Panel approves blood drug limit bill for drivers

DENVER — The civil unions bill that did not go forward wasn’t the only measure to be debated Monday during a special session called by Gov. John Hickenlooper.

The House State, Veterans & Military Affairs Committee approved a bill that would set a drug-blood limit of 5 nanograms or more of delta 9-tetrahydrocannabinol per milliliter in whole blood as being too high to drive.

Gov. John Hickenlooper said he supported the idea.

That bill and several other measures later received preliminary approval in the House and Senate, which had to happen by midnight to stay alive.

In all, 11 bills were introduced during the special session, which is expected to end Wednesday. It costs the state about $23,500 a day to run the session, about half of which goes to legislators for their per diem pay.

All of those measures failed to get through the regular session that ended last week, in part, because they got caught up in a floor battle over civil unions.

Among them include a measure to fund $55 million for 13 water projects around the state over the next two years, including $12 million to purchase the state’s portion of water from the Animas-La Plata water project near Durango.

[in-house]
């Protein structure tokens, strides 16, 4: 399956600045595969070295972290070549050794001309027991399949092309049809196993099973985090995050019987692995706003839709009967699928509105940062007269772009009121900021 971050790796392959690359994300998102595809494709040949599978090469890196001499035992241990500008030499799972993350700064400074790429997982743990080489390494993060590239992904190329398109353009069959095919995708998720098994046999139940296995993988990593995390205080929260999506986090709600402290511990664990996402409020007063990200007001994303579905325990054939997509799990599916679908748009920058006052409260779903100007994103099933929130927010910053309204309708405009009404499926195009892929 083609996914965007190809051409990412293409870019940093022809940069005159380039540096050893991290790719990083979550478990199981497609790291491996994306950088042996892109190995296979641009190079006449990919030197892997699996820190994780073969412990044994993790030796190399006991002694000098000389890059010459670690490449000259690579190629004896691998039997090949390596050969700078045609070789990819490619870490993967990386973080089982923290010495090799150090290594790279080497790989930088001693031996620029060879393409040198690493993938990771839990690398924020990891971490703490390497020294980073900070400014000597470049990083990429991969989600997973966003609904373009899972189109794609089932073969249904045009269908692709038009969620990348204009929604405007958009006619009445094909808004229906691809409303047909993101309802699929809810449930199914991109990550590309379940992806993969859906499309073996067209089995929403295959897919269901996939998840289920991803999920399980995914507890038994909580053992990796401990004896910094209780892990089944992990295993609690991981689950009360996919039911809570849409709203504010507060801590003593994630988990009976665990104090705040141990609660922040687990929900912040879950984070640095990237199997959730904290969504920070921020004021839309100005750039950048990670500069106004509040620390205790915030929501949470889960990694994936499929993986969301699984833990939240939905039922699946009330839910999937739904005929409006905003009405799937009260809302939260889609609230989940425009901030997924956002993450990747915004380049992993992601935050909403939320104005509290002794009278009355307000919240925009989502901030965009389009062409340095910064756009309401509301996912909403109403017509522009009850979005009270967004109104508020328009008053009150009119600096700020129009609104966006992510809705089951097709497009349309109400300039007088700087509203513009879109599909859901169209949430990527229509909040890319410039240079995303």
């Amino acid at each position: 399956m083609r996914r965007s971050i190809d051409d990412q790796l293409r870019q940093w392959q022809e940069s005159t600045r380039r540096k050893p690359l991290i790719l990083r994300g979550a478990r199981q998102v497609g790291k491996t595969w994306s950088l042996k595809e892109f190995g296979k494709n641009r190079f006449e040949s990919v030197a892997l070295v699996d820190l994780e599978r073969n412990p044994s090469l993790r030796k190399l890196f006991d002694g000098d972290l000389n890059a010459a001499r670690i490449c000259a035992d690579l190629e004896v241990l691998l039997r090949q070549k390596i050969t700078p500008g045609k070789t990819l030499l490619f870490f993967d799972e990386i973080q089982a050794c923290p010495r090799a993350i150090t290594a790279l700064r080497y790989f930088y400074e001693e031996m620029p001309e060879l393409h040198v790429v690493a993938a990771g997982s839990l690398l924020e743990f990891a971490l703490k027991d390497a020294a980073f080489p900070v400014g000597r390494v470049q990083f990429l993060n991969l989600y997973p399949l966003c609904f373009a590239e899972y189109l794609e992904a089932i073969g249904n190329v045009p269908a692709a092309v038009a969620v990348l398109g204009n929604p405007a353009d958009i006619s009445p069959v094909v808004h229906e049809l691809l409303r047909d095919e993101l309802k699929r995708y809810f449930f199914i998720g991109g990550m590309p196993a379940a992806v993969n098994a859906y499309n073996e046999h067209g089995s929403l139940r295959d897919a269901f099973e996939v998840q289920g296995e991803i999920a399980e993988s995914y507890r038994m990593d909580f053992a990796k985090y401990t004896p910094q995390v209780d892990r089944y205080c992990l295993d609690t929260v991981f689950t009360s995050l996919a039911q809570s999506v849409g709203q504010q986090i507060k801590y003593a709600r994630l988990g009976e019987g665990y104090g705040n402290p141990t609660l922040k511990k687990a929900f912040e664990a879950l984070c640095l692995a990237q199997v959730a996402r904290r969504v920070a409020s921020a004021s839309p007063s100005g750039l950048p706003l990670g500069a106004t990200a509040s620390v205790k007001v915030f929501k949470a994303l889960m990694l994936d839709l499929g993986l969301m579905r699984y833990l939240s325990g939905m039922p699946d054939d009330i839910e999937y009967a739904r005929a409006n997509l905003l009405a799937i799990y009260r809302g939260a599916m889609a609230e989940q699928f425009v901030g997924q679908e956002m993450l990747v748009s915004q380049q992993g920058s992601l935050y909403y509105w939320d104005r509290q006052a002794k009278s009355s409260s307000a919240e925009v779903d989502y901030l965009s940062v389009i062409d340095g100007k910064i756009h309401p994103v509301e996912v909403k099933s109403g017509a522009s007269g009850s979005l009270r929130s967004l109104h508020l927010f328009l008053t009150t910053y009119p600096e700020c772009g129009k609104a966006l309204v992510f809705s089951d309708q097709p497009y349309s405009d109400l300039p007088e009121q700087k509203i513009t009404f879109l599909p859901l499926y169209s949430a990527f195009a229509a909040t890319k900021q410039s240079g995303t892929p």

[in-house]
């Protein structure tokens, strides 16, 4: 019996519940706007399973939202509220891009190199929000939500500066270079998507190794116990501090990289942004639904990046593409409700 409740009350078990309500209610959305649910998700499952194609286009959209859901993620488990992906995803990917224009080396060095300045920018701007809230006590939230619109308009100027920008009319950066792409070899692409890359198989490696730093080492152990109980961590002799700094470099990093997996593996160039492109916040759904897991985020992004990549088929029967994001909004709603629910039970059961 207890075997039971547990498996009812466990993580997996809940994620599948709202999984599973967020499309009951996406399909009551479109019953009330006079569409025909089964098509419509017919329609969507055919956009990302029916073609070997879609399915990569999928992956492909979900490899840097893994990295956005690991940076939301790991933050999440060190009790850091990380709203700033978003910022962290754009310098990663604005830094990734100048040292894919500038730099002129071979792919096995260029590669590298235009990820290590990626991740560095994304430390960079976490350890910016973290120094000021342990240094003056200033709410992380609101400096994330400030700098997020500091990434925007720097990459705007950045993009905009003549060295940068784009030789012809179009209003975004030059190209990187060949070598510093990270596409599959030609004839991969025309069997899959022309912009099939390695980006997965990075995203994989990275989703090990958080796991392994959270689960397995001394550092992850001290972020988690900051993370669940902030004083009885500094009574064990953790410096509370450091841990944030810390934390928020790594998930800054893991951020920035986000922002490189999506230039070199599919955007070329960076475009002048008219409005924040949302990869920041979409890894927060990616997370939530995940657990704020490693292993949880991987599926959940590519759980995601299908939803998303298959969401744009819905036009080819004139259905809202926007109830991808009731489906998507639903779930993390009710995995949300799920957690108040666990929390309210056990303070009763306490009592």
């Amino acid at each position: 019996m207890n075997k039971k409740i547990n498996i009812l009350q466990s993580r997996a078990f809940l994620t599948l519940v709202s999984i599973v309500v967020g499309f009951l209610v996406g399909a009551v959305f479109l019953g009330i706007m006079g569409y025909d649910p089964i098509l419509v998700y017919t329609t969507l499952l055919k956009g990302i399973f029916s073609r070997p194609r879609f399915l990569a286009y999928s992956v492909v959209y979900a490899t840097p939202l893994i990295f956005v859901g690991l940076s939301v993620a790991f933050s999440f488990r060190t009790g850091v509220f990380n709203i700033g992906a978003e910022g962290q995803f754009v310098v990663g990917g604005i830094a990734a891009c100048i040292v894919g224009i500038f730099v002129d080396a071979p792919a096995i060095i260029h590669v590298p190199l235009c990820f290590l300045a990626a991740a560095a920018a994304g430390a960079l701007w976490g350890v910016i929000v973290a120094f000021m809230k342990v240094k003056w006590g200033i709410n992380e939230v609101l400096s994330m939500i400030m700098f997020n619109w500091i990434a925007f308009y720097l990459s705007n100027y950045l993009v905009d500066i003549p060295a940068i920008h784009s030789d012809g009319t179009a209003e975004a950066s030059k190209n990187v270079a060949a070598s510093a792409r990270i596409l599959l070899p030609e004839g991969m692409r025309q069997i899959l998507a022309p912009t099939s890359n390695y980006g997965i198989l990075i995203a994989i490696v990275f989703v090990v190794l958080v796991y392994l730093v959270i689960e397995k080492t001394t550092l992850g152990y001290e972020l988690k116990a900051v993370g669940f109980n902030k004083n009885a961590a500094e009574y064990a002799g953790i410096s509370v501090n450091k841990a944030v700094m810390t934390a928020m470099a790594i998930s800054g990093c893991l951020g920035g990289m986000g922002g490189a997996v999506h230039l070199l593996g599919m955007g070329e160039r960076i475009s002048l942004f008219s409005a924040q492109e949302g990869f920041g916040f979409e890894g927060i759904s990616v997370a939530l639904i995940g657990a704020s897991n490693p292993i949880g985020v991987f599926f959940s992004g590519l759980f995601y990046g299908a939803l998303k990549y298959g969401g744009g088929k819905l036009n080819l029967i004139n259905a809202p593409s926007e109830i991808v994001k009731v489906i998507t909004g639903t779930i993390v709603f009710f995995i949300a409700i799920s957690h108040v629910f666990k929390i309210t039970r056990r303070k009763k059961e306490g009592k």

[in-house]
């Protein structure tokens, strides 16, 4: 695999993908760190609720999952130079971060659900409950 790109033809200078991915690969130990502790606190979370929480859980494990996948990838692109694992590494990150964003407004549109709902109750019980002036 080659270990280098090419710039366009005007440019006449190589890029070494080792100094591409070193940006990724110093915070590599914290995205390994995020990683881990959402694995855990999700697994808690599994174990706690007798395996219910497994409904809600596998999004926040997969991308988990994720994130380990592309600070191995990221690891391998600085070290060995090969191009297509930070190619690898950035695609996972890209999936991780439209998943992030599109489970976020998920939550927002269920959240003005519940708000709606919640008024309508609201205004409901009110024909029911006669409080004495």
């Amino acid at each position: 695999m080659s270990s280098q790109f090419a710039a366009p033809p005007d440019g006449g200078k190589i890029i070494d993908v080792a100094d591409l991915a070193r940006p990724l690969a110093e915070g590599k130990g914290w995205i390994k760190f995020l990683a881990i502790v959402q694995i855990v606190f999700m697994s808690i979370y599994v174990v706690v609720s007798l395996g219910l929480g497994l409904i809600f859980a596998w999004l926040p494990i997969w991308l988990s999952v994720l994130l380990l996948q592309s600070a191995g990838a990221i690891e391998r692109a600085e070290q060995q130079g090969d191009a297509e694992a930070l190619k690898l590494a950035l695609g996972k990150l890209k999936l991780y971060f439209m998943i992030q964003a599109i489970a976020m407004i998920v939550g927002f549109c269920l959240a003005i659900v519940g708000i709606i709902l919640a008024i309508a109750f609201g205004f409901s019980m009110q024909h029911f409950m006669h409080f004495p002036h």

Other bills that won preliminary approval Monday include:

■ A proposed referendum to strip unconstitutional provisions from the Colorado Constitution.

■ A bill designed to lower unemployment insurance rates for businesses.

■ A measure to create benefit corporations in the state, which are designed to emphasize public benefit over profit.

Senators also gave preliminary approval to a bill to lower regulations over special mobile machinery. An identical bill introduced into the House by Rep. Laura Bradford, R-Collbran, was set for its first committee hearing today, meaning it won’t have enough time to survive the rest of the special session.


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